Starting in January 2023, the NIH is requiring that researchers release the published and unpublished data related to their funded projects. Less than a year away, many researchers seem unaware of the policy change. Yet, making data publicly available is critical to transparency in the reporting of results and the ability of others to reproduce and build upon those results. The community of researchers that generate DNA sequence data have a culture of making their data publicly available prior to publication and present a unique opportunity to evaluate open data practices before and after implementation of the NIH policy. At the same time, many publishers are strengthening their open data policies and encouraging researchers to treat their data as “first-class research objects” that need to be cited to provide proper attribution and access to the data underlying a study. The overall objective of the proposed research is to create a case for researchers to engage in open data practices. Our rationale is that if scientists can see the benefits of engaging in open practices, NIH-funded researchers and others will be more likely to adopt them. The approach we will take is based on our long standing work in disseminating reproducible research practices and our leadership within the American Society for Microbiology (ASM) Journals program. Our proposed research has two specific aims that include: (1) quantifying the adherence to data accessibility policies for sequencing data at microbiology journals and (2) assessing the adoption and impact of implementing data citation standards at a large microbiology research publisher. At the end of the proposed project, we expect to have quantified the benefits of using open data practices, which we will use to encourage scientists to make their data open and citable. The parallel implementation of the NIH Policy for Data Management and Sharing and ASM’s adoption of data citations makes this an ideal time and venue for the proposed effort.
Project Title: Education and Assessment to Improve Research Misconduct Proceedings
Grantee: The Pennsylvania State University - University Park
Principal Investigator: Courtney Karmelita, BS, M.Ed., D.Ed.
Institution (PI): The Pennsylvania State University - University Park
Co-Principal Investigator: Bridget Carruthers, Ph.D., RBP
Institution (Co-PI): The Ohio State University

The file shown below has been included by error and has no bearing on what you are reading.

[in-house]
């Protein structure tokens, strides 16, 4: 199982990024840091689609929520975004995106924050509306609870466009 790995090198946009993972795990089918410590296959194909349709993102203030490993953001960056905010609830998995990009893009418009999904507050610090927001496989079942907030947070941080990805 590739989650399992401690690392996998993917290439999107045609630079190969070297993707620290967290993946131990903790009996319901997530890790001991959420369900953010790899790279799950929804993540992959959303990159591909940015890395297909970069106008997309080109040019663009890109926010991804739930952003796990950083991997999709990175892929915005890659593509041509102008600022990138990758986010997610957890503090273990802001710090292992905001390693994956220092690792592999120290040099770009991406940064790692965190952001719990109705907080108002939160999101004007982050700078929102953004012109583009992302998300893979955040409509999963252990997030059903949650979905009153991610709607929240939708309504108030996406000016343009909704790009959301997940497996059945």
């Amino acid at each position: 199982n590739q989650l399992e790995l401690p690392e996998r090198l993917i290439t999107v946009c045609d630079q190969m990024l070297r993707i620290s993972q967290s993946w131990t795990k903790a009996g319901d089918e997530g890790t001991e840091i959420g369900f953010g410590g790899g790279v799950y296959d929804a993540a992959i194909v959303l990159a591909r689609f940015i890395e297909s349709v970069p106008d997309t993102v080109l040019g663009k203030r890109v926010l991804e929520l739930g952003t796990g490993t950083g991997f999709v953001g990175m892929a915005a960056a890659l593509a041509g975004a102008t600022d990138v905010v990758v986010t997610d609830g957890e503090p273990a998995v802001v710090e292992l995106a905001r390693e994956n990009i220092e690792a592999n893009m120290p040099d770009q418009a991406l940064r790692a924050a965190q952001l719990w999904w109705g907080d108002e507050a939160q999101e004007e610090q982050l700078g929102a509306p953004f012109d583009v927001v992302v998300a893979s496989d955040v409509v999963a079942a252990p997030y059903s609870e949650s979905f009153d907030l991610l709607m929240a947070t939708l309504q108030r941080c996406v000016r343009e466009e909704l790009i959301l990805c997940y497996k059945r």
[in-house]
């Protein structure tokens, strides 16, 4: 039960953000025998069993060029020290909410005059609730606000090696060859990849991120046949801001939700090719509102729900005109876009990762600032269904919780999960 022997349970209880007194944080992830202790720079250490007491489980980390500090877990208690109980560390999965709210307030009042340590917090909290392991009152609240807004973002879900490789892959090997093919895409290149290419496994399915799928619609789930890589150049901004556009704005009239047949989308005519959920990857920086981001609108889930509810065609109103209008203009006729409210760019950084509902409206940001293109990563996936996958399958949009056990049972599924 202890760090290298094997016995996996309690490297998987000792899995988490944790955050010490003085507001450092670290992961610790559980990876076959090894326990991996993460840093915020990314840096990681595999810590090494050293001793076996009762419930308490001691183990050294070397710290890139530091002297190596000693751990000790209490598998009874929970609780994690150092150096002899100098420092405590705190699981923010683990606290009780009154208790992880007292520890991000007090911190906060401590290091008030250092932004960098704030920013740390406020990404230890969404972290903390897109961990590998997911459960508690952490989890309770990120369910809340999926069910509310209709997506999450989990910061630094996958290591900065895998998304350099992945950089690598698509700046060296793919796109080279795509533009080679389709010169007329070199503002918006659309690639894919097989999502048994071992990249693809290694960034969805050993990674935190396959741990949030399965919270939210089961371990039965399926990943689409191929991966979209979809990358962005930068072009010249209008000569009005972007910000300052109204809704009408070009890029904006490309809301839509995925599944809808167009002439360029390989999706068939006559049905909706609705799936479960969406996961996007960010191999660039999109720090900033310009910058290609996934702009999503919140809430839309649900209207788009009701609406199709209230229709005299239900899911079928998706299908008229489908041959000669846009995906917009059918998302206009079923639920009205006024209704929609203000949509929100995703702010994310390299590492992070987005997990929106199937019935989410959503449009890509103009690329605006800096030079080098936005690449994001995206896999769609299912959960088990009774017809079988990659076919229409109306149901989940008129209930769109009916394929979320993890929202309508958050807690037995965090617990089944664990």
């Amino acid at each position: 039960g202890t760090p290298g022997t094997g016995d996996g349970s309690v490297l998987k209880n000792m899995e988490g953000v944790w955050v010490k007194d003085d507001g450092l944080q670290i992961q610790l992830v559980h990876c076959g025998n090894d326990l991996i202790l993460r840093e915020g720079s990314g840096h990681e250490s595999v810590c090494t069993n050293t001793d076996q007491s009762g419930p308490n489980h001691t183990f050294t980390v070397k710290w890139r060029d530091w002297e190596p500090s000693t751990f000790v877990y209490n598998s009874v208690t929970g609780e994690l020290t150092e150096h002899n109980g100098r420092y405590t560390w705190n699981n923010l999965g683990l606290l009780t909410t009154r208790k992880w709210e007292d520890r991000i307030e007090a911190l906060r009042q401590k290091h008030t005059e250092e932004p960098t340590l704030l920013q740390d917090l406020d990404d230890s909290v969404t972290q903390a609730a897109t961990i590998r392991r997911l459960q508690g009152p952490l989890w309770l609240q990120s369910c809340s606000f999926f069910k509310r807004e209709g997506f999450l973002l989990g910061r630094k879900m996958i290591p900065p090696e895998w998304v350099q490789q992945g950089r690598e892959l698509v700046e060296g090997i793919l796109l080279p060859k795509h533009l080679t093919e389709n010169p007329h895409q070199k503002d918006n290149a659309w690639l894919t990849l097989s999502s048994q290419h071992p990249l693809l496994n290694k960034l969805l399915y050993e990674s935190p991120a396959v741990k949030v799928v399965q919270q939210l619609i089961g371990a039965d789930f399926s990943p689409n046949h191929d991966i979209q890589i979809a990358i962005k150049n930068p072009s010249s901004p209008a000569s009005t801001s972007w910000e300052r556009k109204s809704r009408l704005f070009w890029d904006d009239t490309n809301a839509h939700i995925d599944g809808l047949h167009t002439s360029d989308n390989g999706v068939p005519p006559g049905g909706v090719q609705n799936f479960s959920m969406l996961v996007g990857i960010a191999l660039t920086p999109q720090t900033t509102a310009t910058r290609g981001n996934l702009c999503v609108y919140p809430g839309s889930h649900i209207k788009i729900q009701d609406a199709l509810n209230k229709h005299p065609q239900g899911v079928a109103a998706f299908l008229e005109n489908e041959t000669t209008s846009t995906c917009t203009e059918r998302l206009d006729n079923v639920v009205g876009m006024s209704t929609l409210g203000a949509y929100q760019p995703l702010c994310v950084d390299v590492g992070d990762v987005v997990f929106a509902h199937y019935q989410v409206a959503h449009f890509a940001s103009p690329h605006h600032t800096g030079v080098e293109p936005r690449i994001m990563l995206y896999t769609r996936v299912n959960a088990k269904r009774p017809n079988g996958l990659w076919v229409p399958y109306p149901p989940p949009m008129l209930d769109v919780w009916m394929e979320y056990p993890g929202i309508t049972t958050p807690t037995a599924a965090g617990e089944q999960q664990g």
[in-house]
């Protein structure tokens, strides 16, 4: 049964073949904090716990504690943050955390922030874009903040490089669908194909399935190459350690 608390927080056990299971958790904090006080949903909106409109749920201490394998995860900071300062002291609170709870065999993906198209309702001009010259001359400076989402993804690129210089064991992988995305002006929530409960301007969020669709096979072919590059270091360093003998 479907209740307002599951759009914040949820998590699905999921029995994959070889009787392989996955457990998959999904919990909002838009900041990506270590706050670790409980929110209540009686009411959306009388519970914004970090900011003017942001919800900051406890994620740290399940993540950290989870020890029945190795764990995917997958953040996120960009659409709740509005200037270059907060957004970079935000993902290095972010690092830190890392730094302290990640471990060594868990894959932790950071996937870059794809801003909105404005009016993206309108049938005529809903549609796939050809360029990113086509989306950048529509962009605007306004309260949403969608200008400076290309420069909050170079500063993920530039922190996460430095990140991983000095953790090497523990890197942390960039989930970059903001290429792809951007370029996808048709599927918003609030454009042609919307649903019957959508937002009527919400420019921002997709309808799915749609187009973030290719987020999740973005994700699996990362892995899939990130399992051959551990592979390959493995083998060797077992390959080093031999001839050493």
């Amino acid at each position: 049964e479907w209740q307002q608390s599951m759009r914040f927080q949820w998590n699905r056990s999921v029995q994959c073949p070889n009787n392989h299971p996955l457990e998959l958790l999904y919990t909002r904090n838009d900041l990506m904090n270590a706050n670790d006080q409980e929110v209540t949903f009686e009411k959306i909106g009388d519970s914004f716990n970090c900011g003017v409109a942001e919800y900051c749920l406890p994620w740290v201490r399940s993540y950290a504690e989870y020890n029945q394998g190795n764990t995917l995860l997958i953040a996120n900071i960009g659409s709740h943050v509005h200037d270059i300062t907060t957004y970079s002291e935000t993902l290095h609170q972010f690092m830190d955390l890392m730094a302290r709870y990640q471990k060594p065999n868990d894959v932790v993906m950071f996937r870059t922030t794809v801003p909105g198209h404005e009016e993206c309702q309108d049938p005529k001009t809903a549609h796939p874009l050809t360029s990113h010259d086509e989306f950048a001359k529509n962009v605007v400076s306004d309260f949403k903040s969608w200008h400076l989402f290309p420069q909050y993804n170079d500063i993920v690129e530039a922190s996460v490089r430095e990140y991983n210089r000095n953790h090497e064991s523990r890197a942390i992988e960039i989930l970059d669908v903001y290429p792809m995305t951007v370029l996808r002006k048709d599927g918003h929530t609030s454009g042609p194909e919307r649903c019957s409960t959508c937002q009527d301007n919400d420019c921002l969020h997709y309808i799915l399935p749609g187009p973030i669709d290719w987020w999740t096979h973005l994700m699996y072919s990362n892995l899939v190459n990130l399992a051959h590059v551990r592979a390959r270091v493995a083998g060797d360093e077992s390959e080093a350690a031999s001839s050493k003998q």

The focus area of this proposal is “Handling allegations of research misconduct under 42 C.F.R. Part 93”. the proposed research will address the need for education and resource development for individuals assisting with the handling of research misconduct allegations at the inquiry or investigation phases. To date, there has been no published research on this topic as most Responsible Conduct of Research (RCR) training emphasizes the prevention of research misconduct rather than the policy and processes that govern the handling of research misconduct allegations. The study team will conduct a needs assessment through benchmarking with other institutions to identify and prioritize the creation of educational materials and trainings. The study team will then use the needs assessment to create online modules to provide foundational knowledge of research misconduct processes, definitions, and procedures for inquiry officials and investigation committee members. The study team will then implement the newly created resources and seek feedback from the appropriate stakeholders. In addition, the study team will explore to what extent, if any, standing committees develop a deeper understanding of the research misconduct process. This will help to inform which, if either, committee type is more efficacious. Research on standing versus ad hoc committees is also lacking in the literature. This proposed research has the potential to positively impact the research integrity community at large with much needed tools, resources, training and research on the management of research misconduct allegations.